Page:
In addition, the label has also issued a collection of studio rarities and bonus tracks as a separate LP, which works well, rather than bloating out a release with diehard fodder the two LPs serve as both a toe into the band’s world and a definitive pairing for those who have long sought out the band’s discography. Fans of any of the Jefferies’ projects would do well to jump in here and those with a soft spot for UK post-punk of the same era will find a welcome kinship in the band’s complete works.



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The Ivytree – “All The White Plumes”

There are a lot of things that propped this site up from the beginning but the works of Skygreen Leopards and the Jewelled Antler Collective were legion among them. In the pantheon of great, but sorely overlooked members of the Collective, The Ivytree has always stood as a particularly sad casualty. The band’s humble, human, creaky and calm LP Winged Leaves has long been a gem in the psych-folk / field recordings boom of the early aughts. Alongside The Birdtree record (which could stand more attention as well) the record culls together some of Glenn Donaldson’s best work outside of Skygreen proper. So, its with some excitement that news of a “new” Ivytree LP is on the horizon.

The Recital Program is culling together a collection of unreleased Ivytree recordings from Glenn’s archives, a time-shifted collection of songs that’s bringing back the rush of mossy folk from ’04 like a welcome pang in the stomach. First track, “All The White Plumes,” is a foggy, cold amble into the same caves that always marked the band’s sound and reason to believe that the rest of the record is full of gems rightly pulled from his archive by luck and luster.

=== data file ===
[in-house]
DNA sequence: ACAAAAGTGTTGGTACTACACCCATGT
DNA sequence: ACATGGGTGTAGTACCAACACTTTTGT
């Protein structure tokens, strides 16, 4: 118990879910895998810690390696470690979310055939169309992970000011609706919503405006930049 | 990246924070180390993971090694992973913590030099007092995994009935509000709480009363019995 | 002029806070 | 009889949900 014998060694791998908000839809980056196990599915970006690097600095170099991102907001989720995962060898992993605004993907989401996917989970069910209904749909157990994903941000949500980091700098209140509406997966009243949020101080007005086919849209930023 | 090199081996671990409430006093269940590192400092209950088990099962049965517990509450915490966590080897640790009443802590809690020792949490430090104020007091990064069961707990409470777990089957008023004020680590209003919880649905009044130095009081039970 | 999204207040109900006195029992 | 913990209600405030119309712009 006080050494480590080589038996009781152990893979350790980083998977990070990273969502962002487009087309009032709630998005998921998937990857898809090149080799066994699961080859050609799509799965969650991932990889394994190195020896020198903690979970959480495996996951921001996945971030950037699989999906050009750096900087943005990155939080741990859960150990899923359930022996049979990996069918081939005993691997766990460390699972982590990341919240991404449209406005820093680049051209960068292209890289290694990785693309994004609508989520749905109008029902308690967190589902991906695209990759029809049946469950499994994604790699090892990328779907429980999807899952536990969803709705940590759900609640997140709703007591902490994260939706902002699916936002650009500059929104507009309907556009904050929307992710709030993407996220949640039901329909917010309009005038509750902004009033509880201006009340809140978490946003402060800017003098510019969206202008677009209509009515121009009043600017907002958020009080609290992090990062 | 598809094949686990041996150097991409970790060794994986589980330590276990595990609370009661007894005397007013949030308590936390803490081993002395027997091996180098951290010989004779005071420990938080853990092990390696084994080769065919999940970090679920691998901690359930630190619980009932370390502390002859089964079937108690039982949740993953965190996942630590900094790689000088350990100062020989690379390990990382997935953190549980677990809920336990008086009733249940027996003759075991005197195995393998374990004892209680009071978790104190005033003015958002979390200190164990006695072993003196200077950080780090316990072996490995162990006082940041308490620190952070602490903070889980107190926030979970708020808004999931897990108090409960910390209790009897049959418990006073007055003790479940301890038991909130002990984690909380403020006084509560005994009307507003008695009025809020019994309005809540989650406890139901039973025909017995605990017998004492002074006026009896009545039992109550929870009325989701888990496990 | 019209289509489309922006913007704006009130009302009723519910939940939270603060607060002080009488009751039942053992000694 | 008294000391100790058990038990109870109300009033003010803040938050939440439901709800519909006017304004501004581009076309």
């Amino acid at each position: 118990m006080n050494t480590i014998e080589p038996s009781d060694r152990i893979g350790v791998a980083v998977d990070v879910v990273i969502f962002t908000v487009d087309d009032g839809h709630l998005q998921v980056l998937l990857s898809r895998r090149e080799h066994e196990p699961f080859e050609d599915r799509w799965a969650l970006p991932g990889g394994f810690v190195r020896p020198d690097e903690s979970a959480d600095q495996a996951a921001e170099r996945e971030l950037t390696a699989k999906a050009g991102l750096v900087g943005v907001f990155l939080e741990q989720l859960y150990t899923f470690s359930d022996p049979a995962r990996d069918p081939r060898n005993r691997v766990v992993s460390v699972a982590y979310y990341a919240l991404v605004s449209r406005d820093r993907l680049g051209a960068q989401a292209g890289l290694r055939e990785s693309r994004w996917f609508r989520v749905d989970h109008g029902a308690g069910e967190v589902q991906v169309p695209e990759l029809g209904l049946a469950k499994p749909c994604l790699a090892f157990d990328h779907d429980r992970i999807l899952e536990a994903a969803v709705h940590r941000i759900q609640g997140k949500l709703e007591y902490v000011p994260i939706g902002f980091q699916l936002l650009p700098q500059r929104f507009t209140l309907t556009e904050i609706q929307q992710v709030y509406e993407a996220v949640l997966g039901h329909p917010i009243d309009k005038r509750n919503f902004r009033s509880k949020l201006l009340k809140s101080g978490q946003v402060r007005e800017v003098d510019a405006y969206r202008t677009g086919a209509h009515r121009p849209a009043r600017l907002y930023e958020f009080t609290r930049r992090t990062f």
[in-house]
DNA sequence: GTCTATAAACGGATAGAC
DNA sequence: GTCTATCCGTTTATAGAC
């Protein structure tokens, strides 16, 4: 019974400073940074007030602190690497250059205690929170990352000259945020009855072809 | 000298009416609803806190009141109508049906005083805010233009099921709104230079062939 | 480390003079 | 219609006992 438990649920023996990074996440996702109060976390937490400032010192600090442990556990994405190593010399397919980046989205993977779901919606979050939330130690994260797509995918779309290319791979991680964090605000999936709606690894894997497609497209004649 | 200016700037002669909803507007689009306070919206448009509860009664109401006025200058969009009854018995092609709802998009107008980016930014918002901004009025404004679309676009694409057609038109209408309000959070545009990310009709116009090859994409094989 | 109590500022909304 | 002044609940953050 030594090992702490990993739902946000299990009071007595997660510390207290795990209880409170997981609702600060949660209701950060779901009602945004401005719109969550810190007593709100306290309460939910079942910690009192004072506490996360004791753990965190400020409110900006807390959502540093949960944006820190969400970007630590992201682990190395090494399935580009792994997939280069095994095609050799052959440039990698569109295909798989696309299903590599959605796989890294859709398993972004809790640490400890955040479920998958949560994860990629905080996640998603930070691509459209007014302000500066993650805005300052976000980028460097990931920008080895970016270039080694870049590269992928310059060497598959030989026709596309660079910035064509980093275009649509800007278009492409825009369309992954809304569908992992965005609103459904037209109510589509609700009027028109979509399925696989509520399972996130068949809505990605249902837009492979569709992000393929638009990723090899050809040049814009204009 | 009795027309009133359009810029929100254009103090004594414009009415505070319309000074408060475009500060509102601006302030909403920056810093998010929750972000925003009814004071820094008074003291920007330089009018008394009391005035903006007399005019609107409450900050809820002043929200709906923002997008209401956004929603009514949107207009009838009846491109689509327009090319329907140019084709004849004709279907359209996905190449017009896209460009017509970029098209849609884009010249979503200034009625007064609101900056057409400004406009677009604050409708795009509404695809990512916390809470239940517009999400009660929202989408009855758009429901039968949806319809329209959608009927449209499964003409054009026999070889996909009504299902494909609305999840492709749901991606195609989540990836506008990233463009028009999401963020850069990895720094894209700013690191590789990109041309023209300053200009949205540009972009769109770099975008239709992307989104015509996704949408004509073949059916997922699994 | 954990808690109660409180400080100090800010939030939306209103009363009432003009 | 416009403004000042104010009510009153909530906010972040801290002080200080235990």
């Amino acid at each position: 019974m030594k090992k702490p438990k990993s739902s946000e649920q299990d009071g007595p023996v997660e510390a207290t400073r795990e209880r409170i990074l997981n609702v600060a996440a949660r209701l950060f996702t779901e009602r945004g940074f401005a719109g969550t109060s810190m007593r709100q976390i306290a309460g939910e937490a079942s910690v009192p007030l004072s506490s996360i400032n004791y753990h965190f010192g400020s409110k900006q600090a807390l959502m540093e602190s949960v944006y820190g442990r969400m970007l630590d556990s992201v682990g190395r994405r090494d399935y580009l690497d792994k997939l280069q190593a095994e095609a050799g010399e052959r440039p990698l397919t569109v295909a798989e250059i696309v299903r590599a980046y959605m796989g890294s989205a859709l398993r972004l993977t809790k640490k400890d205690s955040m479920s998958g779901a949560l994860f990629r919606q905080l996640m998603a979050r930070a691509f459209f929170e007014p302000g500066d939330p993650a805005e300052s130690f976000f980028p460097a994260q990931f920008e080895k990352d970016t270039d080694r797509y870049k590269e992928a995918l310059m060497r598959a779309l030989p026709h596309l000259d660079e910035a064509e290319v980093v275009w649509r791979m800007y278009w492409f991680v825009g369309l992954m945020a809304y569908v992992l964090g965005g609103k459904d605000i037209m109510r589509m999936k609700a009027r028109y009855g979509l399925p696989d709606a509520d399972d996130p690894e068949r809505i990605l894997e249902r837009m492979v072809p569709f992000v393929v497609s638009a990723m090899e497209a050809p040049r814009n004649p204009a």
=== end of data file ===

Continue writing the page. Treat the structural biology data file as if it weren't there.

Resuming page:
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Vintage Crop

Aussie punks Vintage Crop have managed to embrace the same sinewy, elastic brand of rock that endeared their countrymen Eddy Current Suppression Ring to fans the world over. Their first LP for the strikingly consistent Anti-Fade Recs crackles with a sweaty, twitchy, inherently muscular brand of punk that’s aesthetically bumping up against the signposts of post-punk, making this one straddle eras of influence with a vital electricity. They’re still cracking the whip as far as energy, but there’s a supple twang to the guitars here and they weld that to the trampoline bounce of bass and gnashed-teeth gang vocals that feel ripe for the pit.

The record, as with their previous tape, gets some shaping from label-head Billy Gardner (see also: The Living Eyes, Ausmuteants) and official Aussie-quality mastering house Mikey Young. The album bumps elbows and jostles heavily against the more laconic trends down in the South-Hemi way these days, replacing tales of couch life and dead-end jobs with nervy tin-hat assertions about flying saucers and altered reality. Though they do get a good shot in about being too lazy to clean up after themselves (on title track “New Age”), they just give it a jolt of twitchy joints by running the slacker-pop sensibilities through a Mark E. Smith filter.

The record pushes the impulses that pounded out their previous tape to their logical ends, feeling all the more vital and for the extra angles and Mapplethorpe lighting they’ve splashed over the top of New Age. The record feels like the start of something great for the Geelong boys. Hopefully they’ll keep pushing the boundaries further towards post-punk’s creep. Either that or they’ll leave an excellent watershed for us to all to enjoy on its own merits.